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Content within individual OCW courses is (c) by the individual authors unless otherwise noted. MIT OpenCourseWare materials are licensed by the Massachusetts Institute of Technology under a Creative C

8.2 Secondary prevention using drugs

Extensive research has been carried out into the use of drugs to help limit damage and minimise deterioration of an established heart or circulatory condition. The use of four main drug categories together reduces the risk of an MI, a stroke or cardiovascular disease death over the next two years by 75 per cent in patients with previous coronary heart disease or stroke (2002 figures from Mackay and Mensah, 2004). Such secondary prevention of cardiovascular diseases has been formalised into a
Author(s): The Open University

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Acknowledgements

Except for third party materials and otherwise stated (see terms and conditions), this content is made available under a Creative Commons Attribution-NonCommercial-ShareAlike 2.0 Licence

Grateful acknowledgement is made to the following sources for permission to reproduce material in this unit:

Author(s): The Open University

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1.2 Units of measurement

In the UK, two systems of units are in common use. We still use old imperial measures for some things: milk is sold in pints and signposts indicate distances in miles. But for many other everyday measurements metric units have been adopted: we buy petrol in litres and sugar in kilogram bags. A great advantage of metric units is that we no longer have to convert laboriously from imperial units, such as gallons, feet and inches, in order to trade with continental Europe. Also, calculations are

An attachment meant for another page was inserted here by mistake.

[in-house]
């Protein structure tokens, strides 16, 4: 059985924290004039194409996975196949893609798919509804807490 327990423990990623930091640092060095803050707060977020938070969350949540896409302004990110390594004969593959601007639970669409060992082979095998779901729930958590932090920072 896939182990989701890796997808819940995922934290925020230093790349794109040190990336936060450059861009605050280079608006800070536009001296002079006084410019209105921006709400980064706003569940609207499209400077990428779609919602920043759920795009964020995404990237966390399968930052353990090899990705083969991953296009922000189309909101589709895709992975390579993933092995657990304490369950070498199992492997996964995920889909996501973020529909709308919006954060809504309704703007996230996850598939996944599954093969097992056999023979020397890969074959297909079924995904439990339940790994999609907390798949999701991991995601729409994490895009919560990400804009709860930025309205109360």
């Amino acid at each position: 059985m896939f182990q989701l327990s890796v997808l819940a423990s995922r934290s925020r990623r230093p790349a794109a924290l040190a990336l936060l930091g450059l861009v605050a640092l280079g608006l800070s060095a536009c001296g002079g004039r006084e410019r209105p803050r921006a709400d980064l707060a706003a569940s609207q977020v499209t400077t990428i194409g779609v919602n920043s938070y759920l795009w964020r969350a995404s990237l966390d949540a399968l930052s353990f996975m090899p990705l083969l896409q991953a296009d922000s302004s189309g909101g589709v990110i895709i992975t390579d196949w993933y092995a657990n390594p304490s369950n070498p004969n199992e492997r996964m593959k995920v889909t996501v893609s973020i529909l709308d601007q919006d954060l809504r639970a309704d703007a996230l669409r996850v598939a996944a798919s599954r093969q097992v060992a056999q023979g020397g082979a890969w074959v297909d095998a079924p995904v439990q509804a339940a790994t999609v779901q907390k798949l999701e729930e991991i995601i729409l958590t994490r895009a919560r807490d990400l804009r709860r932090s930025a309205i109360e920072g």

Author(s): The Open University

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Introduction

This course is devoted solely to complex numbers.

In Section 1, we define complex numbers and show you how to manipulate them, stressing the similarities with the manipulation of real numbers.

Section 2 is devoted to the geometric representation of complex numbers. You will find that this is very useful in understanding the arithmetic properties introduced in Section 1.

In Section 3 we discuss methods of finding nth roots of complex numbers and the solutions of simple
Author(s): The Open University

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Copyright © 2016 The Open University

2.3 Inequalities involving modulus signs

Now we consider inequalities involving the modulus of a real number. Recall that if a , then its modulus, or abso
Author(s): The Open University

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1.1 Mathematics and you

Many people's ideas about what mathematics actually is are based upon their early experiences at school. The first two activities aim to help you recall formative experiences from childhood.

Activity 1 Carl Jung's school days

Read
Author(s): The Open University